In 2016, the public sector pay bill (excluding nationalised corporations) was £179 billion. This includes the wages and salaries of public sector workers, the employer National Insurance Contributions and employers' pension contributions towards public service pension schemes. With such a large pay bill, even small percentage increases can lead to significant increases in the cost of employing public sector workers.
Before Ministers make final decisions on pay, they will seek the views of the eight independent Pay Review Bodies, which will consider the evidence on how best to ensure they can recruit and retain the very best people within public services, like giving people more flexibility over their working hours. They will report in spring 2018, at which point the Government will consider their recommendations and announce public sector pay awards for each of those workforces.
Every Labour government has left the economy and unemployment in a worse state and it is only because we have started getting the economy under control that we can pay for public sector services and workers. Public sector net borrowing as a share of GDP from April 2016 - March 2017 was 2.3 per cent, down from 4.1 per cent the previous year and down from 9.9 per cent in 2010, during the final year of the last Labour government.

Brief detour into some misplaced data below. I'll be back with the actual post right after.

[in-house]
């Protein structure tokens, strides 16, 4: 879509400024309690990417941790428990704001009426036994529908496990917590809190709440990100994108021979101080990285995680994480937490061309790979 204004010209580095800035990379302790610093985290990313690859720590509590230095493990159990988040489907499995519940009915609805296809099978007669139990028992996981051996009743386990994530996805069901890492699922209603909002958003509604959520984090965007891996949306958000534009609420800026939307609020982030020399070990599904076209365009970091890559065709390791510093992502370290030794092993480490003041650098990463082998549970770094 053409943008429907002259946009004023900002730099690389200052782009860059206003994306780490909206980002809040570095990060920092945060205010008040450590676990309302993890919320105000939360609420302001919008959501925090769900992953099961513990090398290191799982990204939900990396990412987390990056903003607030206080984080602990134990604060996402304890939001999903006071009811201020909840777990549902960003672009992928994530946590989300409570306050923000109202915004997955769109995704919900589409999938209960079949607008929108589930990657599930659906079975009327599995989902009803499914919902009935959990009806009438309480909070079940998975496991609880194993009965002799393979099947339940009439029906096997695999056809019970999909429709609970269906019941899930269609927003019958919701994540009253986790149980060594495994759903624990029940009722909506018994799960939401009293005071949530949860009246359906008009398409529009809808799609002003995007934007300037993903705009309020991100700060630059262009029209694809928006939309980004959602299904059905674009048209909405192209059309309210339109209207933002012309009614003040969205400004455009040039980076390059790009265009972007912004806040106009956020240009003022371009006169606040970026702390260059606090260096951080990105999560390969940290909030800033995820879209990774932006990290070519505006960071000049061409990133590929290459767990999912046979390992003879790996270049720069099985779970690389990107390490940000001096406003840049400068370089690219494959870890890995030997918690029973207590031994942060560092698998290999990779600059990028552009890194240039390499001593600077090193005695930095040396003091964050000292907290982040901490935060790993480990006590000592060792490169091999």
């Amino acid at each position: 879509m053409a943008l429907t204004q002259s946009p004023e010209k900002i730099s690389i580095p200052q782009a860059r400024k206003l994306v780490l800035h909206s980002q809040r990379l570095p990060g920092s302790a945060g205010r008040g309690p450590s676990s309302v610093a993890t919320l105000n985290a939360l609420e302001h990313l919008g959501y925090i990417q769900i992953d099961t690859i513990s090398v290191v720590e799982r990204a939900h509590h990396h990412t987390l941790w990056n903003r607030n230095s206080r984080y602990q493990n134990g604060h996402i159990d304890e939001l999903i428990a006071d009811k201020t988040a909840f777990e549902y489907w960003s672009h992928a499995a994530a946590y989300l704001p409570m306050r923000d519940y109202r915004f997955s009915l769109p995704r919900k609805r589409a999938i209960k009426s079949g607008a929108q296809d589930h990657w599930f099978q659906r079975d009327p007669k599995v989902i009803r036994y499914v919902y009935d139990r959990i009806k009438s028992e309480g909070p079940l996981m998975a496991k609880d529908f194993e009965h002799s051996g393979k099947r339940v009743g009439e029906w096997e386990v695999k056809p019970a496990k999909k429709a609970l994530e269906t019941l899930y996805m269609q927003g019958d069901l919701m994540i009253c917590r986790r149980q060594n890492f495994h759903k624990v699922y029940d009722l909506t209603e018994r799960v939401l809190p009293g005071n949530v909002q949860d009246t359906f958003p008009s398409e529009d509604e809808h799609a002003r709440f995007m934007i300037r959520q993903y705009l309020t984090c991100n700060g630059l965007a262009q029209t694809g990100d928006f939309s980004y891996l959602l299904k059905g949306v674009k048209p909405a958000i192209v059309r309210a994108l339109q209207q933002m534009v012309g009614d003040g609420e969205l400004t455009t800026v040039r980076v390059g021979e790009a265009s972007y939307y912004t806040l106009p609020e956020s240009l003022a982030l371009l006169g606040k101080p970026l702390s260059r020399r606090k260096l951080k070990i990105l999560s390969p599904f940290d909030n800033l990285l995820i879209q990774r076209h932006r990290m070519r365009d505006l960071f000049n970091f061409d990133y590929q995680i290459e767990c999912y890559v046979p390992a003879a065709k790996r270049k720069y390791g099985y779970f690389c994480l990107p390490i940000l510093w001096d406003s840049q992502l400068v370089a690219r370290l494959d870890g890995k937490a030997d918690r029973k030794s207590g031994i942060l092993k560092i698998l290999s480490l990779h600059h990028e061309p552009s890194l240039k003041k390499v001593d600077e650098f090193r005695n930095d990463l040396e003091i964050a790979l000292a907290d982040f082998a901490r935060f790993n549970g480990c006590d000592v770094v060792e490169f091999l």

Despite very stretched public finances, public spending has increased every year. Total Managed Expenditure is expected to be around £795 billion in 2017-18 and public sector receipts are expected to be around £744 billion. Government spending was last recorded at 42.1 per cent of GDP in 2016. Last year, the Government managed to raise 36.4 per cent as a proportion of GDP so the gap between 36.4 and 42.1 has to be borrowed.
In 2010, we inherited the biggest deficit in our history and we were borrowing £300,000 a minute. Now, after many difficult choices we are still borrowing £95,000 a minute and next year it is projected to still be as much as £75,000 per minute; savings must still be made.
ONS public sector productivity data for 1997-2010 shows that while private sector productivity grew at two per cent, public sector productivity actually fell by 0.2 per cent. We need the public sector to deliver more for less, as the private sector does.
The economy continues to grow and we have record levels of people in employment. However we are not out of the woods yet. It is simply not moral to continue to spend more than we can raise in tax, dumping the debt burden on our children and grandchildren; they will be paying for goods enjoyed by our generation at the expense of theirs.